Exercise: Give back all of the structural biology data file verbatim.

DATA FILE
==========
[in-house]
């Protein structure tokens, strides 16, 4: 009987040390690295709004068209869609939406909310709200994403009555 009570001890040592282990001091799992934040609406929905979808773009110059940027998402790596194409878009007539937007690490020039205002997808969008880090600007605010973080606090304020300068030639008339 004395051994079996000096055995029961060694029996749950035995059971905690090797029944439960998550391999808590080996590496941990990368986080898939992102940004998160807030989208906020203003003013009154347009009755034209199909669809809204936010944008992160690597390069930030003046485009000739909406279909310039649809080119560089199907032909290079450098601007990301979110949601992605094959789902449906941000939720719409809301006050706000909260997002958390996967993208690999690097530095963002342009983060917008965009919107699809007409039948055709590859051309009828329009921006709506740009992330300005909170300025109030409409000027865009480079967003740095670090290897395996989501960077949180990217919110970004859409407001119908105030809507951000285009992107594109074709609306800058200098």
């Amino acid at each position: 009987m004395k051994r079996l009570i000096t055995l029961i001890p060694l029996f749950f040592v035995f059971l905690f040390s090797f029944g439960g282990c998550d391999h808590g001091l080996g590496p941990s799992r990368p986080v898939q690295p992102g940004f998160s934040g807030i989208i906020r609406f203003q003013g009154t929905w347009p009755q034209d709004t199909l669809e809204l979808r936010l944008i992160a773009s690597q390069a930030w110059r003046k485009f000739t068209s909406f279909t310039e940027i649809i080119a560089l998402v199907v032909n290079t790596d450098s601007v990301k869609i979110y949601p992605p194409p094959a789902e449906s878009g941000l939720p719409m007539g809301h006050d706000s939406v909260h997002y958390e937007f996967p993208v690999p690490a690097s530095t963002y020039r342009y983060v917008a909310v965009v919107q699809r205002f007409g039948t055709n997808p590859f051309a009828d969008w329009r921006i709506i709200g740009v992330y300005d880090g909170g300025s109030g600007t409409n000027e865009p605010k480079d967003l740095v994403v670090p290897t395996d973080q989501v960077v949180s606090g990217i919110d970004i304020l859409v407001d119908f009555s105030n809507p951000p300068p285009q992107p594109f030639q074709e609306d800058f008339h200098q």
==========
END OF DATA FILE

[in-house]
């Protein structure tokens, strides 16, 4: 009987040390690295709004068209869609939406909310709200994403009555 009570001890040592282990001091799992934040609406929905979808773009110059940027998402790596194409878009007539937007690490020039205002997808969008880090600007605010973080606090304020300068030639008339 004395051994079996000096055995029961060694029996749950035995059971905690090797029944439960998550391999808590080996590496941990990368986080898939992102940004998160807030989208906020203003003013009154347009009755034209199909669809809204936010944008992160690597390069930030003046485009000739909406279909310039649809080119560089199907032909290079450098601007990301979110949601992605094959789902449906941000939720719409809301006050706000909260997002958390996967993208690999690097530095963002342009983060917008965009919107699809007409039948055709590859051309009828329009921006709506740009992330300005909170300025109030409409000027865009480079967003740095670090290897395996989501960077949180990217919110970004859409407001119908105030809507951000285009992107594109074709609306800058200098």
């Amino acid at each position: 009987m004395k051994r079996l009570i000096t055995l029961i001890p060694l029996f749950f040592v035995f059971l905690f040390s090797f029944g439960g282990c998550d391999h808590g001091l080996g590496p941990s799992r990368p986080v898939q690295p992102g940004f998160s934040g807030i989208i906020r609406f203003q003013g009154t929905w347009p009755q034209d709004t199909l669809e809204l979808r936010l944008i992160a773009s690597q390069a930030w110059r003046k485009f000739t068209s909406f279909t310039e940027i649809i080119a560089l998402v199907v032909n290079t790596d450098s601007v990301k869609i979110y949601p992605p194409p094959a789902e449906s878009g941000l939720p719409m007539g809301h006050d706000s939406v909260h997002y958390e937007f996967p993208v690999p690490a690097s530095t963002y020039r342009y983060v917008a909310v965009v919107q699809r205002f007409g039948t055709n997808p590859f051309a009828d969008w329009r921006i709506i709200g740009v992330y300005d880090g909170g300025s109030g600007t409409n000027e865009p605010k480079d967003l740095v994403v670090p290897t395996d973080q989501v960077v949180s606090g990217i919110d970004i304020l859409v407001d119908f009555s105030n809507p951000p300068p285009q992107p594109f030639q074709e609306d800058f008339h200098q």